Friday, October 28, 2005

Is there a pecking order for human rights?

George Takei, who played Sulu in Star Trek has come out in the current issue of Frontiers. He is starring in a new play and told journalists that “The world has changed from when I was a young teen feeling ashamed for being gay. The issue of gay marriage is now a political issue. That would have been unthinkable when I was young.” He has lived with his partner, Brad Altman, for 18 years.

This is another interesting addition to the debate on whether homophobia or heterosexism is a civil rights issue in the same way as race, gender, ageism etc. Takei obviously does see some parallels, likening prejudice against gays to racial segregation. “It’s against basic decency and what American values stand for,” he said.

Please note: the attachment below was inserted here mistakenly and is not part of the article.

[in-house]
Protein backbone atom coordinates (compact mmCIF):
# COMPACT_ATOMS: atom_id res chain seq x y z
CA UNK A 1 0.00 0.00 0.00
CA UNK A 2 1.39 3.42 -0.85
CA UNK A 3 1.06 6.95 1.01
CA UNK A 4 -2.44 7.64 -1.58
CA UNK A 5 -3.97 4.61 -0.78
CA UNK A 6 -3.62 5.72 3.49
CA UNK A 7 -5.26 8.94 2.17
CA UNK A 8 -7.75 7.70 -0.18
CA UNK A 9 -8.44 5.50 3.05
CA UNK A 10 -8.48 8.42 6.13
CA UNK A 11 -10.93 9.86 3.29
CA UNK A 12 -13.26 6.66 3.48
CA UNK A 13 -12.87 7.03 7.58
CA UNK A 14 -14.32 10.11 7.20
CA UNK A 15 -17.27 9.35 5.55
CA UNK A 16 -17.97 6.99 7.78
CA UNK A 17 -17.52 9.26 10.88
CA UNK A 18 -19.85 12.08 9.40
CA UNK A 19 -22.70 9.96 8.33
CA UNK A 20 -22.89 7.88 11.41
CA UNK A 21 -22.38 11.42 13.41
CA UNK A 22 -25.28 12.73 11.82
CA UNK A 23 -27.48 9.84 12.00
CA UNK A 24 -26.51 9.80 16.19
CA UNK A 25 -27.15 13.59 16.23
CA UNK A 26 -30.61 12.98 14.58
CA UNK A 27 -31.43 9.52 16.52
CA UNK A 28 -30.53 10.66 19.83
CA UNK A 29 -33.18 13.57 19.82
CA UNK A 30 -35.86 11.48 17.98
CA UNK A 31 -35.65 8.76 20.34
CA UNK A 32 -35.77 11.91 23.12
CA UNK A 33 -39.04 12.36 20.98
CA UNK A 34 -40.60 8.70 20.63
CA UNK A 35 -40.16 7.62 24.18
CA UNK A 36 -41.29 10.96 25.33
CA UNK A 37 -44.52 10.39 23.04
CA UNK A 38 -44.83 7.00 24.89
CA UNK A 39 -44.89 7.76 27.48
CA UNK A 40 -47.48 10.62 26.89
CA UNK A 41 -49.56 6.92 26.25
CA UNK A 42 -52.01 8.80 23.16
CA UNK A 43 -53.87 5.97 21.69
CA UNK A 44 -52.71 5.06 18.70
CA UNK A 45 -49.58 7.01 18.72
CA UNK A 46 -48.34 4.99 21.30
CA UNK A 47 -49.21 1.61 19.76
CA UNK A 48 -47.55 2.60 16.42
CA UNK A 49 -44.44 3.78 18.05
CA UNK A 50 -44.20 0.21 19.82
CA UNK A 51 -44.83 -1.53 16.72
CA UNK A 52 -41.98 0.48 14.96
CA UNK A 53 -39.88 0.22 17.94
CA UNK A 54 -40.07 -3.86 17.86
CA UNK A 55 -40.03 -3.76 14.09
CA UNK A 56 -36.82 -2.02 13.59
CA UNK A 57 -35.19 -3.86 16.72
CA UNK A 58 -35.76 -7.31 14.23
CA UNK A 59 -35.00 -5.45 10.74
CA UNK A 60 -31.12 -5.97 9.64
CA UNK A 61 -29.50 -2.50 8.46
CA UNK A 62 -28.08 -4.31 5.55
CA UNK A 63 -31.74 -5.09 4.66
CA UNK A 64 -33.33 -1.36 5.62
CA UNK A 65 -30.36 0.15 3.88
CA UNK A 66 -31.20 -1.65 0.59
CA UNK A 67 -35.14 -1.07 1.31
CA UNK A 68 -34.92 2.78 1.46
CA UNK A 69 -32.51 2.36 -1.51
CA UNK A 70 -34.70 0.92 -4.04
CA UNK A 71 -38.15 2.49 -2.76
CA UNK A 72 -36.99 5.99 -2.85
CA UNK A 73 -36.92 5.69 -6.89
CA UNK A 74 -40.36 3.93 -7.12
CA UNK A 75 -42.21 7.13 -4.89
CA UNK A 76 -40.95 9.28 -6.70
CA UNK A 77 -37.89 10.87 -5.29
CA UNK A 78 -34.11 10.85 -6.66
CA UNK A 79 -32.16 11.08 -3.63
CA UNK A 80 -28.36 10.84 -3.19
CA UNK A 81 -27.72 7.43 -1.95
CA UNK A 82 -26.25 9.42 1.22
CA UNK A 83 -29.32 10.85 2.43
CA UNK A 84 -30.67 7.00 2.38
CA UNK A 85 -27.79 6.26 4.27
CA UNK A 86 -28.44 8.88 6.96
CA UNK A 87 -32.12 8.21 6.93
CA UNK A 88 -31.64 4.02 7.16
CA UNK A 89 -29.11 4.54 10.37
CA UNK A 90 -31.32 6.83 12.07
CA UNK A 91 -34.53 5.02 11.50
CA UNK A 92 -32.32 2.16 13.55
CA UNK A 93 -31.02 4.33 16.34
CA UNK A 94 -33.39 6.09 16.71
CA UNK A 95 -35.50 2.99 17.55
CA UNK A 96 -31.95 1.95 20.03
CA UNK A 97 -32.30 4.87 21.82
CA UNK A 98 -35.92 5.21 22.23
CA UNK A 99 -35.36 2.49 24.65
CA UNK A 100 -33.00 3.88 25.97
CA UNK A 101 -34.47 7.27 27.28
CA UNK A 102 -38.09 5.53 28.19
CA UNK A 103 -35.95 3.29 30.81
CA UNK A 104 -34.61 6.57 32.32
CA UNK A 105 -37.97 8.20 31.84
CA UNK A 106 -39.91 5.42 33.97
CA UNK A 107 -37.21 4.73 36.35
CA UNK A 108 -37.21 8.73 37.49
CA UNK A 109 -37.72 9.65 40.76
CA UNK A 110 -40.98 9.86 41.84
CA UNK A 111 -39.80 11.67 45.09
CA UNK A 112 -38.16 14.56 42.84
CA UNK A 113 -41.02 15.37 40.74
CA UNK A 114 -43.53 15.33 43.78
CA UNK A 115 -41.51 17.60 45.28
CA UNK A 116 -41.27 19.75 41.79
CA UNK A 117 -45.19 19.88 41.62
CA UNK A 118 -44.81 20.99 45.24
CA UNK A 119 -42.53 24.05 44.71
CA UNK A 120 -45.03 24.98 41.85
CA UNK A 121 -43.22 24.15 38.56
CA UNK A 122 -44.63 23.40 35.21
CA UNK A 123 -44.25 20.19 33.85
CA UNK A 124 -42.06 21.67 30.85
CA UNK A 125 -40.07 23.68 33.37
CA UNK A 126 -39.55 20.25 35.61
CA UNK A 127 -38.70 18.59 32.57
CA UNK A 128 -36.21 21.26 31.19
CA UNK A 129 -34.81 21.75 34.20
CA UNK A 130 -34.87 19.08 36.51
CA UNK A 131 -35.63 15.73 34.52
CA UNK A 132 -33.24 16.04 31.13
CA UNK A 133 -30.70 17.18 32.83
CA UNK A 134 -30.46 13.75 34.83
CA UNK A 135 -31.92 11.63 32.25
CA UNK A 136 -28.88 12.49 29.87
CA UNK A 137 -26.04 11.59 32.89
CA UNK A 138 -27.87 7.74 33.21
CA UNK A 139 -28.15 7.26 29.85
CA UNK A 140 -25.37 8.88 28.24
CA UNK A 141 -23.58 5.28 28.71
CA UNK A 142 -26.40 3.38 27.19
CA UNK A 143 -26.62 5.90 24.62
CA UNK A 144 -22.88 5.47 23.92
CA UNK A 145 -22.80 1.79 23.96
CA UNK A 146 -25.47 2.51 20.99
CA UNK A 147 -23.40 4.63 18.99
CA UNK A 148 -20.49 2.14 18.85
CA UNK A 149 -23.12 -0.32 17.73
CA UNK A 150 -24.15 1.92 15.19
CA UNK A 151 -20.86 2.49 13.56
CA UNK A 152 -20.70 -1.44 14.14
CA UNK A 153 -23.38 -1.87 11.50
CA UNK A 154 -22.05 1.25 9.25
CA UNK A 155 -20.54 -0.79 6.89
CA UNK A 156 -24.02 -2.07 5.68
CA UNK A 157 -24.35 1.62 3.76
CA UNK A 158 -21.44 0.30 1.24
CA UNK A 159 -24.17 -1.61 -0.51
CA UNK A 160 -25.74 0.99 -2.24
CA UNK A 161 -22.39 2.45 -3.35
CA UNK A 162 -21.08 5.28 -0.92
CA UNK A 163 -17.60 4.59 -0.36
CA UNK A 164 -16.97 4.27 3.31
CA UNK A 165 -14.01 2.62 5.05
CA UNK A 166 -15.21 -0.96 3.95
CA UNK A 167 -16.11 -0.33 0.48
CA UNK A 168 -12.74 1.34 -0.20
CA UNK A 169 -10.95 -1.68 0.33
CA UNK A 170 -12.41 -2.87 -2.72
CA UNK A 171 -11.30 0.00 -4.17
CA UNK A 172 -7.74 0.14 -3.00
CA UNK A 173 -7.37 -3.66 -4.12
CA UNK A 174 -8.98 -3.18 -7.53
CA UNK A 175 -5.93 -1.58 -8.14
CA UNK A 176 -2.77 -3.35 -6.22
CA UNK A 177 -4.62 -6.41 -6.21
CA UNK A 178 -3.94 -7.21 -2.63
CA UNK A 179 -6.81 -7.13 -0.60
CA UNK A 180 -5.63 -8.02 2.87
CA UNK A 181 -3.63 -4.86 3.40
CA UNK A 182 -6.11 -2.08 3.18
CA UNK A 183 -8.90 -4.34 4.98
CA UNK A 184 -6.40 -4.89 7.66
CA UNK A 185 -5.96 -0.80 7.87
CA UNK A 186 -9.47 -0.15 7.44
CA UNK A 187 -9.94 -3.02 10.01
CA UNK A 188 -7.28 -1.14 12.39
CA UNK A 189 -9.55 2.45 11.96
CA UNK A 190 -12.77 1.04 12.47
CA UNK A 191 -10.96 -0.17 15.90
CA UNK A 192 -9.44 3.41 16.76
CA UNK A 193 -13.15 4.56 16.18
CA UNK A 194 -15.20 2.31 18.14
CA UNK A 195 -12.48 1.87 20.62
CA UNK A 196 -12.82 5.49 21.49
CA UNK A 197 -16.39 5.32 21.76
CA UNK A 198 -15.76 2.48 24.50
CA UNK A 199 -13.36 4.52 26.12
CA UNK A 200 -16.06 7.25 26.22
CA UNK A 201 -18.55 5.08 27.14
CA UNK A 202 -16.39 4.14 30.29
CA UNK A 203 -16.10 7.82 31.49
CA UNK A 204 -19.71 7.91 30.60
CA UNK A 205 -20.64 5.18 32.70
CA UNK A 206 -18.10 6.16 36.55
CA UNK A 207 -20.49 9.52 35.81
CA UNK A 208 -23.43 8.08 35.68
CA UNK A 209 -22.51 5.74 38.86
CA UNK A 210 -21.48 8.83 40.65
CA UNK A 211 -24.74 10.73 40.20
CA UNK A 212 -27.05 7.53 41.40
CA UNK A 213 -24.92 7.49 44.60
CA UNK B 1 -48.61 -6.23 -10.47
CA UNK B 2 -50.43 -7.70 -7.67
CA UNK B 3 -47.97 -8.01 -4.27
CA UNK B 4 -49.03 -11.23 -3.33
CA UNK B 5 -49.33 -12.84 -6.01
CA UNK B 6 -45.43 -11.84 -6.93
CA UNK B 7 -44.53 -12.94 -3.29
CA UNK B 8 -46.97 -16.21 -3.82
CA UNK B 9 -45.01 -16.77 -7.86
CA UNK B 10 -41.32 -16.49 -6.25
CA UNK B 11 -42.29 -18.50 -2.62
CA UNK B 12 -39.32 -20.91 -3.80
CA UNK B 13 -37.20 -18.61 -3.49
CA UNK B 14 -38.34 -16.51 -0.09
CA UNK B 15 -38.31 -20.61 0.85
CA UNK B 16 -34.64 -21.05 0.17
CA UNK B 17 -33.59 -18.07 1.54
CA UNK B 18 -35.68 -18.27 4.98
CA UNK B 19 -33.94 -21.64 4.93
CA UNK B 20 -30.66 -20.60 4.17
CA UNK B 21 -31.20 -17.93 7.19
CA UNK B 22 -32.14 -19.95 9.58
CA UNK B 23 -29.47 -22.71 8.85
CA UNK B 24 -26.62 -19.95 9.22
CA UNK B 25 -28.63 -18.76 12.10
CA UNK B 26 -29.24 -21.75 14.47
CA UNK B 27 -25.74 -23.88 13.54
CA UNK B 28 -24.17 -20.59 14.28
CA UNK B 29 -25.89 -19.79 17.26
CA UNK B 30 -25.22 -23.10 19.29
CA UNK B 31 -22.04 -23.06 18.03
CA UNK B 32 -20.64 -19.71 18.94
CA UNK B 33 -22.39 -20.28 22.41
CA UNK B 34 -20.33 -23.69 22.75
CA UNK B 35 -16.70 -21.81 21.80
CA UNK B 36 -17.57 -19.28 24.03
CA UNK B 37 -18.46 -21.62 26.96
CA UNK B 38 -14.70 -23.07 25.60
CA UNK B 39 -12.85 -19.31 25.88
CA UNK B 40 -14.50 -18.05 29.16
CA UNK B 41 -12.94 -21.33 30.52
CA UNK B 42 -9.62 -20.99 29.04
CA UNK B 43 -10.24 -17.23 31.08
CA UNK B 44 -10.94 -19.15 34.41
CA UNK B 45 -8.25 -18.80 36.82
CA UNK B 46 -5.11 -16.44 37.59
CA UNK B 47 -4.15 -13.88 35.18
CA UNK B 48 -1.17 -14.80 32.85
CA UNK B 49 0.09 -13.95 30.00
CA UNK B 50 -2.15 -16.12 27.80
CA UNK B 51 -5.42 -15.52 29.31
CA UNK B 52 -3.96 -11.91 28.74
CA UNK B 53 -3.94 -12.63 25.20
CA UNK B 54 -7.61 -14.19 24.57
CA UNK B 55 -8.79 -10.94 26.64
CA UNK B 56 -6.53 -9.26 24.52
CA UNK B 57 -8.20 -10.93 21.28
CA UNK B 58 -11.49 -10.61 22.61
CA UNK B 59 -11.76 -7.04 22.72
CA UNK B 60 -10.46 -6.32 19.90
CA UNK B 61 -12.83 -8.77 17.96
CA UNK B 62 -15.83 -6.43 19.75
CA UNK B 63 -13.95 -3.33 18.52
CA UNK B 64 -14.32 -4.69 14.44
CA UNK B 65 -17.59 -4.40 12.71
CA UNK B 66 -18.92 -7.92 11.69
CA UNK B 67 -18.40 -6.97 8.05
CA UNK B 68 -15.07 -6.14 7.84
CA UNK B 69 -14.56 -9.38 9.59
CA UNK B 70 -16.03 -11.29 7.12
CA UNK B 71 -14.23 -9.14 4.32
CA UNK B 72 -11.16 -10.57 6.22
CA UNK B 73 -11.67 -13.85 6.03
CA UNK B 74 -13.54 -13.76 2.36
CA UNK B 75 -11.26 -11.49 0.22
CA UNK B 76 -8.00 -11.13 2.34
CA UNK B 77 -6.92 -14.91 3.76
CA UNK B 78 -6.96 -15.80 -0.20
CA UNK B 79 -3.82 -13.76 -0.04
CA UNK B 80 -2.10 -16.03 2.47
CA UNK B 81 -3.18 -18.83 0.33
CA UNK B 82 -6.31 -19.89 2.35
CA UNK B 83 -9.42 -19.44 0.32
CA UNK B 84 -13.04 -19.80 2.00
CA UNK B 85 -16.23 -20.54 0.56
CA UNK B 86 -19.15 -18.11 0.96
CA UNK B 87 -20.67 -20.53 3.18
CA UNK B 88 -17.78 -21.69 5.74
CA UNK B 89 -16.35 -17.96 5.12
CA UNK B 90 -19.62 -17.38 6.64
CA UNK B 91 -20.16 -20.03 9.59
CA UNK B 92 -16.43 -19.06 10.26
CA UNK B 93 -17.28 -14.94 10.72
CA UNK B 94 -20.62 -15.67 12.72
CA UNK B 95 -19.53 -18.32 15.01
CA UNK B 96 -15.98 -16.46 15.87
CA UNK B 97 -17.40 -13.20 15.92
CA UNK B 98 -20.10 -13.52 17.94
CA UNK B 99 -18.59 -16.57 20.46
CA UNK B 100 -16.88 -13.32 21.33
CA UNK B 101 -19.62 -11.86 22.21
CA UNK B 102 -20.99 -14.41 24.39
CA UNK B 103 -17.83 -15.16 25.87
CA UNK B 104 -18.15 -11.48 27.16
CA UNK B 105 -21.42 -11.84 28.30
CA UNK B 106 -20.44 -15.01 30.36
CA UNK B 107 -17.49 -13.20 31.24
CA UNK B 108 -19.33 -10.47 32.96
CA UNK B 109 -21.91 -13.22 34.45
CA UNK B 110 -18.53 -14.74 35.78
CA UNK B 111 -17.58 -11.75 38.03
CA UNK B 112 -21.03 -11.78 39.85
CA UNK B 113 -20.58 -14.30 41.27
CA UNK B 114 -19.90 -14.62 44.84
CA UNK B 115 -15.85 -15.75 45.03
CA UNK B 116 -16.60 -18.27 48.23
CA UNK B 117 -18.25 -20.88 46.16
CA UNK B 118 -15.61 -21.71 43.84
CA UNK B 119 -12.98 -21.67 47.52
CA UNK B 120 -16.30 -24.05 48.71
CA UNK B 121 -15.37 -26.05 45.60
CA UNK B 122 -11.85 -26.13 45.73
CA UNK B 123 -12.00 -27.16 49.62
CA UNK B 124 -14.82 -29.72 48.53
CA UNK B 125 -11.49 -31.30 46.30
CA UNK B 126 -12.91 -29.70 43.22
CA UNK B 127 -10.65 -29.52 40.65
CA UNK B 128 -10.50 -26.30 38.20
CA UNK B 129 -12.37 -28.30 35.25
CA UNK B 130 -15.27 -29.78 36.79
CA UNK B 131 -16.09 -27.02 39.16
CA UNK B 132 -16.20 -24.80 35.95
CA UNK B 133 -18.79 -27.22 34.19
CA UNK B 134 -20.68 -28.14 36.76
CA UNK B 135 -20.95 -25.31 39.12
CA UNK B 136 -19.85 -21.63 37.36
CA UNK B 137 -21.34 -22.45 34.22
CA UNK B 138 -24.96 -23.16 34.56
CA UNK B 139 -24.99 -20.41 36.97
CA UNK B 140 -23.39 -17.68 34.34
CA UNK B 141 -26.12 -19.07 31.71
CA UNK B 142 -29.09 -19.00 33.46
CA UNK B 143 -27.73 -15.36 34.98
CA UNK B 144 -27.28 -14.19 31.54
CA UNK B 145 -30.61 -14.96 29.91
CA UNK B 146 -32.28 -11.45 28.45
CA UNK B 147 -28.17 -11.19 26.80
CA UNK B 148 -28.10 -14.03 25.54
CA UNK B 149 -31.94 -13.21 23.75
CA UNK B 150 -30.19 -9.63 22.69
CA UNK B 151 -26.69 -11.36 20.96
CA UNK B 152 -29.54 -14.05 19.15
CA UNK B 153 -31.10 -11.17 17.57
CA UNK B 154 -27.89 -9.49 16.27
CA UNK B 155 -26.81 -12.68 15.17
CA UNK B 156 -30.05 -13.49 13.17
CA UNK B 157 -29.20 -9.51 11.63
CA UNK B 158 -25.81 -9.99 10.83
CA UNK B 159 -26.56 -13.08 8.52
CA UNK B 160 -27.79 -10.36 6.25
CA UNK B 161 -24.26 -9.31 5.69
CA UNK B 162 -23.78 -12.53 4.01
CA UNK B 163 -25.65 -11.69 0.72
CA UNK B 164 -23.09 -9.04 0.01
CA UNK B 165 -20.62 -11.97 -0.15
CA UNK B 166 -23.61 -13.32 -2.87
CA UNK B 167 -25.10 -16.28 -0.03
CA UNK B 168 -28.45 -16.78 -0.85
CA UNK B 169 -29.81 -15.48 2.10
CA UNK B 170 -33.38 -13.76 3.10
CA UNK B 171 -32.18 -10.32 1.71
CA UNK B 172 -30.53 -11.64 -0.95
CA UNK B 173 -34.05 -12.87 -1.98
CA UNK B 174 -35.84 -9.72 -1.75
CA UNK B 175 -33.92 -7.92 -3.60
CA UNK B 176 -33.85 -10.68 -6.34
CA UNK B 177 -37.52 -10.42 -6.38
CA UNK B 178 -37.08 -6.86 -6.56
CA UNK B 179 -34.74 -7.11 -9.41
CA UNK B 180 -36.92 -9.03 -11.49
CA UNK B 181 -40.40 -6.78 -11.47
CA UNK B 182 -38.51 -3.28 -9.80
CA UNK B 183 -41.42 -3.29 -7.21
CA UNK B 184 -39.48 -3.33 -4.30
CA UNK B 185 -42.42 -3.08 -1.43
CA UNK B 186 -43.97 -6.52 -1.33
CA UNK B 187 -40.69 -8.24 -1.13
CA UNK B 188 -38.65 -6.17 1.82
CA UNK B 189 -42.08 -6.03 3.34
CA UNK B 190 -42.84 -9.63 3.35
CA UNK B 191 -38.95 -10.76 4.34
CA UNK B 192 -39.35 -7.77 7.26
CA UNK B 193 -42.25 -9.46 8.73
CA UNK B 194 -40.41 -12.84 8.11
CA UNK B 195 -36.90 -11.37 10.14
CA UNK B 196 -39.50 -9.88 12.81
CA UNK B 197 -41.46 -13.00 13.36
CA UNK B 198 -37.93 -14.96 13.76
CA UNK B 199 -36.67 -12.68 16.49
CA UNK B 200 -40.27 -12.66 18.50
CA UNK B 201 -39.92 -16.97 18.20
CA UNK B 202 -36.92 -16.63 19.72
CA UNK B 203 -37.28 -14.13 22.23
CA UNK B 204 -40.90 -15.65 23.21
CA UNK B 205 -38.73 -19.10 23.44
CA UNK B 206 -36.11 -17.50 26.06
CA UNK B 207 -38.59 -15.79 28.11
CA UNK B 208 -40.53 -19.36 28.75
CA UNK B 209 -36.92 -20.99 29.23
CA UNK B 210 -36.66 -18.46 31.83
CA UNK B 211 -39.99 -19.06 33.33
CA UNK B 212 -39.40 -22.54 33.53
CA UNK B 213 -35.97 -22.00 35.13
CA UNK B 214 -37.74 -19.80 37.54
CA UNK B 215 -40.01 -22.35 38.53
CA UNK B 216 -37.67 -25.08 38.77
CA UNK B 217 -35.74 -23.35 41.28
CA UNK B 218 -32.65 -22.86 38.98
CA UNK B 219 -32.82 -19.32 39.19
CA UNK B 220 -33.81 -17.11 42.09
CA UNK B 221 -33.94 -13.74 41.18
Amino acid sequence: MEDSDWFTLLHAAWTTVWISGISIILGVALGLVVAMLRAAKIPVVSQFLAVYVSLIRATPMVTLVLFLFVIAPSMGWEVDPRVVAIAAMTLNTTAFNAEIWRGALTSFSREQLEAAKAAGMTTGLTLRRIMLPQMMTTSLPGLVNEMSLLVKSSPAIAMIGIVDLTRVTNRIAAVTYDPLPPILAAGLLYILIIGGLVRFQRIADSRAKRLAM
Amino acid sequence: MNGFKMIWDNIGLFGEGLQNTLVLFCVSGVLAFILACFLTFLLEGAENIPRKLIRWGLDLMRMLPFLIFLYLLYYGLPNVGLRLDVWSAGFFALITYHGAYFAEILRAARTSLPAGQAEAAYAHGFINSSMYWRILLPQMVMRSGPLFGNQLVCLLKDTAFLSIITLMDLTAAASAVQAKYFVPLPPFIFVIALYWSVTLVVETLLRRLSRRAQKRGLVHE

For another take on this there is a great article in Time magazine picking up civil rights and gay rights following debates in Massachusetts about gay marriage. Jeninne Lee-St. John describes how her mother's father didn't want to attend her wedding. She says "To a Chinese immigrant who came to New York as a boy, who had lived and toiled in the back of a laundromat and worked his way up to become a successful insurance business owner and community leader, the prospect of his oldest child marrying a black American man was not just shameful, it was a step backward."

Jennie acknowledges that the history of race discrimination and heterosexism are different and "in the game of Who's Been More Systematically Oppressed?, black people win hands down." But that doesn't discount the hardships of other groups.

She finishes by noting that, "Black Americans don't need to approve of or understand homosexuality to recognize that. And they owe it to successes of the civil rights movement, to their own triumph over inhumane treatment and accusations of an impure agenda, to try." Read more here